OPI: Would you admit that at the retail level there are just too many office supply superstores in the US at the moment?

NA: I don’t know the answer to that. I’d say that three or four years ago everybody thought there were a lot more superstores that you could add. I think what I would say at this point is that we’ve had some real early on success with our 5K stores and we think that there is a future for that.

 We also believe that there is too much square footage of stores. I think the whole concept of the large warehouse has probably gone and what all of us are doing, including Staples, is downsizing the stores to 15,000 sq ft to 17,000 sq ft from the 24,000 sq ft average today. Staples is ahead of that game.

We’ve laid out our plans where we think we can reduce our space over the next 5-10 years and save $40-$50 million in our rent.

OPI: How much of a concern is your current stock price? Alliance Bernstein has significantly reduced its shareholding in the company. It doesn’t seem to have much confidence in Office Depot at the moment. What makes you think you can improve shareholder returns and increase the share price?

NA: Let me step back. I spoke with the Alliance Bernstein portfolio manager. He said he was disappointed they had to sell the stock, but they did it because of a portfolio allocation reason, not for lack of confidence in the company.

Second, if you look at our largest shareholder BC Partners, I meet with them on a monthly basis. They’re happy with the progress we’re making. They’re not worried about their investment, which is convertible at $5 a share. They still think they have a lot of value.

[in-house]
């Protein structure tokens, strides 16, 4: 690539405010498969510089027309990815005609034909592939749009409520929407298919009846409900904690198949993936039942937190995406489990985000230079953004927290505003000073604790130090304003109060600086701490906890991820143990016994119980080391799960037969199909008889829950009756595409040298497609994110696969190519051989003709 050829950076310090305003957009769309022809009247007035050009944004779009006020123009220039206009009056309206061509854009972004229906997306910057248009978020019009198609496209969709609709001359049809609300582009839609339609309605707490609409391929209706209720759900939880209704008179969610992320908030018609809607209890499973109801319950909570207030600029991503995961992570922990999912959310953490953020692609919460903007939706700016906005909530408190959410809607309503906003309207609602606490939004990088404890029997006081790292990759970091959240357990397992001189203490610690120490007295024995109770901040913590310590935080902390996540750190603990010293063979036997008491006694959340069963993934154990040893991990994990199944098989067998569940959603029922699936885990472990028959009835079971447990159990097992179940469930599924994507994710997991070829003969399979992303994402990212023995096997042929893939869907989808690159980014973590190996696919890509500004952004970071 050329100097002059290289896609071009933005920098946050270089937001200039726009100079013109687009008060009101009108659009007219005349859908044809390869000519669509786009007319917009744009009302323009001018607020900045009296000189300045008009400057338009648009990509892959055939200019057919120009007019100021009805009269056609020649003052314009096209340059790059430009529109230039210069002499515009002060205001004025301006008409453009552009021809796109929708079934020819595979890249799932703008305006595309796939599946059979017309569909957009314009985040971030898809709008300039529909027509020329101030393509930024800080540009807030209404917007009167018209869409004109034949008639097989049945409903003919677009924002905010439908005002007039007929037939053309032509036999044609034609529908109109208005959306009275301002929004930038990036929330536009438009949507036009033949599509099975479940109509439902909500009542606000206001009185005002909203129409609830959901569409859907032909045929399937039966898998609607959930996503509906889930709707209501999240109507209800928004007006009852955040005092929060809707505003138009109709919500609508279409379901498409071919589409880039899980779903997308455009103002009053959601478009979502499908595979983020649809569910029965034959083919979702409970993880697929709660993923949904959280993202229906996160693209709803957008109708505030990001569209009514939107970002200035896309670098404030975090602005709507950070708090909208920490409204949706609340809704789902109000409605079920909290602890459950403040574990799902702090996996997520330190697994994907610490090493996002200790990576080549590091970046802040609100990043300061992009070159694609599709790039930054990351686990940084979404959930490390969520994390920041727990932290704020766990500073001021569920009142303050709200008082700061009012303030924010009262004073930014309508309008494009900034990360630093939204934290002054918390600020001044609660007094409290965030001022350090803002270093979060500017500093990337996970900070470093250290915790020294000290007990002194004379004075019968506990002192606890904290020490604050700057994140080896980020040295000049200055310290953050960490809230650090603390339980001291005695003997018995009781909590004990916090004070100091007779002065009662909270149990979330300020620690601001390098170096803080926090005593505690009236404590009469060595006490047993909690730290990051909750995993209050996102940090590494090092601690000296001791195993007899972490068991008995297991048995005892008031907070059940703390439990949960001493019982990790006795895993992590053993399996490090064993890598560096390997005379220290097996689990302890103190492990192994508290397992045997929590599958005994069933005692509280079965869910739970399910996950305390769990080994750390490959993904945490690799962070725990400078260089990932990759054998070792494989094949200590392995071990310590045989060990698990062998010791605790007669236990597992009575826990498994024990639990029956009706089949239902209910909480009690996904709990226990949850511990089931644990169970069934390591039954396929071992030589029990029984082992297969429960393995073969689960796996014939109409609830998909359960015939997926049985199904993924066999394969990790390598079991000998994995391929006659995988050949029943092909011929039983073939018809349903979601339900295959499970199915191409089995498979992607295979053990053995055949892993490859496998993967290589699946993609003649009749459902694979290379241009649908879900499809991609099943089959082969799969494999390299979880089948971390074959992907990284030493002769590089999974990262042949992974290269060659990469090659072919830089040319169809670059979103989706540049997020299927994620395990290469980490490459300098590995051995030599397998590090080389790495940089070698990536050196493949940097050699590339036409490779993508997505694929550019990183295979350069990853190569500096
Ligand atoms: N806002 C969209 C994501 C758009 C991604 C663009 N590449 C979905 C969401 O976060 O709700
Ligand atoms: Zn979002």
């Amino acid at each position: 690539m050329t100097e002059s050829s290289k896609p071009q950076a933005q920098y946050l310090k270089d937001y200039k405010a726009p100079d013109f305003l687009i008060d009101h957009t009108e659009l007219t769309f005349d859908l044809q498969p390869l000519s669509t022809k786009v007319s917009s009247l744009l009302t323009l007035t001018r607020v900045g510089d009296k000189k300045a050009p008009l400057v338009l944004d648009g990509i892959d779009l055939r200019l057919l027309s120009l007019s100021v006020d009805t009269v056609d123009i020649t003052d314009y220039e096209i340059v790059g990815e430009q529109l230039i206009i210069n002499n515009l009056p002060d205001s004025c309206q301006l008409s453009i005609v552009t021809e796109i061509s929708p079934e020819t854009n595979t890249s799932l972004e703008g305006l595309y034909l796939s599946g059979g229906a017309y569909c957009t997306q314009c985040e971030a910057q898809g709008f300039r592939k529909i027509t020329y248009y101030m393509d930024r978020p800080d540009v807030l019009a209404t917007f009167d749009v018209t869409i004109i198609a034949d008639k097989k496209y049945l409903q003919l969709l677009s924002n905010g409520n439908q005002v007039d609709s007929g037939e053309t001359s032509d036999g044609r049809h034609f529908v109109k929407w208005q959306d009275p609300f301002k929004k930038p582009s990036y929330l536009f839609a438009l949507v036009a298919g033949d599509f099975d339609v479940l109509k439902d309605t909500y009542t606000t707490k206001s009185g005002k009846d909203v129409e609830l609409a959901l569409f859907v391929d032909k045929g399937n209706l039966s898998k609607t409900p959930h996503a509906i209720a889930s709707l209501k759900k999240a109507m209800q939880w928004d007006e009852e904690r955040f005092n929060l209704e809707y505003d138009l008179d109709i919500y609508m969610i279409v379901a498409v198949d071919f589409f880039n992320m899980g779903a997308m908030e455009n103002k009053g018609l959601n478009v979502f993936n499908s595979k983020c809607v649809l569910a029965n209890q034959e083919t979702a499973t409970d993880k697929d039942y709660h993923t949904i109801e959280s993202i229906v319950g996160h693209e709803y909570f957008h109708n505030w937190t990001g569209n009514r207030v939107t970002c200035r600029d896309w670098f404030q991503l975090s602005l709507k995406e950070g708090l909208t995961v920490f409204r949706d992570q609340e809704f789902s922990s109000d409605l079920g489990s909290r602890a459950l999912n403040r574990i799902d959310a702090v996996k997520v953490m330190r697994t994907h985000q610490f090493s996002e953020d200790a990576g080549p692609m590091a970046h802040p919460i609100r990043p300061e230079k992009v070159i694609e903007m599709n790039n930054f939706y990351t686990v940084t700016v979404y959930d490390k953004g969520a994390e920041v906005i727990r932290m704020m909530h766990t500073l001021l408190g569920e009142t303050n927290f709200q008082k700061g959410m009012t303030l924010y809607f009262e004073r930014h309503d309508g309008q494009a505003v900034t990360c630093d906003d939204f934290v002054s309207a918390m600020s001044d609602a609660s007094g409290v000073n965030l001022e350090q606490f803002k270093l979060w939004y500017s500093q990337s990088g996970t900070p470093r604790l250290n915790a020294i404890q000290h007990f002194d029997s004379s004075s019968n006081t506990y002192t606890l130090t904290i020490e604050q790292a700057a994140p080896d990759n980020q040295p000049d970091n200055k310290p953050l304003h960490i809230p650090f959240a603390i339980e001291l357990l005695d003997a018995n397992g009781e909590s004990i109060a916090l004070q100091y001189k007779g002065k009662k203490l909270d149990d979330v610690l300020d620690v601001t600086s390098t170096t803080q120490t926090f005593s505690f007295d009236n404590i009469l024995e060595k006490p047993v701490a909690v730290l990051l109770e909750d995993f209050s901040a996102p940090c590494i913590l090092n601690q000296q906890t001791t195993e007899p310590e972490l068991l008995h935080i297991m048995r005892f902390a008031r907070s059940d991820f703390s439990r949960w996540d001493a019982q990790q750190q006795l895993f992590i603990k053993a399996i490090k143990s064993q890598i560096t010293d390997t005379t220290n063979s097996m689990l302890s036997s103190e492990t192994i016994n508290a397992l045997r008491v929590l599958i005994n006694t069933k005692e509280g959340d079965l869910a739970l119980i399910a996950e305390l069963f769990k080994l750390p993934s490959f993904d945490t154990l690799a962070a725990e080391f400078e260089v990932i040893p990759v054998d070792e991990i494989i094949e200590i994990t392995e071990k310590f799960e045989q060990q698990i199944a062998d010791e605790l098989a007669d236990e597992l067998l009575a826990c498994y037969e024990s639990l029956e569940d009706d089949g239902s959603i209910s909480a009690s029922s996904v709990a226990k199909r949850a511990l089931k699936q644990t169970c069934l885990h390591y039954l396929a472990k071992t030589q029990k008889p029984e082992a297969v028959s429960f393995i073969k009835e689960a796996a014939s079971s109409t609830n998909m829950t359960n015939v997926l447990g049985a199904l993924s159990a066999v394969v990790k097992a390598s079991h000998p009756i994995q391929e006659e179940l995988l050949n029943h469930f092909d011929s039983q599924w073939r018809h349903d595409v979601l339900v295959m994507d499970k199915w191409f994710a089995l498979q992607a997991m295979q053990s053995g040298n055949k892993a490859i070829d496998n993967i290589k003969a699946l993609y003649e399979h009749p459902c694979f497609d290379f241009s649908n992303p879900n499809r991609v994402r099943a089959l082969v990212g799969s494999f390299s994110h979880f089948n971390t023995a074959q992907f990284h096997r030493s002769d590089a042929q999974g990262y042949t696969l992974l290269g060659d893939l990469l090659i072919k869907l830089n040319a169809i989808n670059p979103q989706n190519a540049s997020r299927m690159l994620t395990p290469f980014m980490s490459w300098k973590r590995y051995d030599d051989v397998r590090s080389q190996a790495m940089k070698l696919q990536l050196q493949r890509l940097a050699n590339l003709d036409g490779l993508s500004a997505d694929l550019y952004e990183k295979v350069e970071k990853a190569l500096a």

I just bought another 100,000 shares, raising my total ownership to just under one million shares. I may plan to buy some more if the stock stays where it is. I think there’s nothing but upside at this point, assuming that our economy doesn’t absolutely tank.

OPI: You mentioned BC Partners. They’ve got three members on the board. What role do they play in influencing key strategic decisions at the company?

NA: I think that they function as every other board member does. I think they’re extremely respectful of the fact that while they’re the largest shareholder, they don’t own a majority of the shares. They participate in all the discussions. They’re fully involved, fully invested in the conversation. They’ve never missed a board meeting. They’re available any time I need to talk to them.

From a standpoint of timing, I think they would admit that they would have hoped that the stock would be higher. I think when they made their investment they and a lot of other very smart people believed the economy was ready to turn upwards and it didn’t. They understand that they made a bet where this industry and this company is dependant primarily on white collar employment. That has dropped significantly so, at this point, I think their time horizon is far longer than they would have envisioned or wanted, but at the same time I think they believe that they’re going to make money at the end of the day.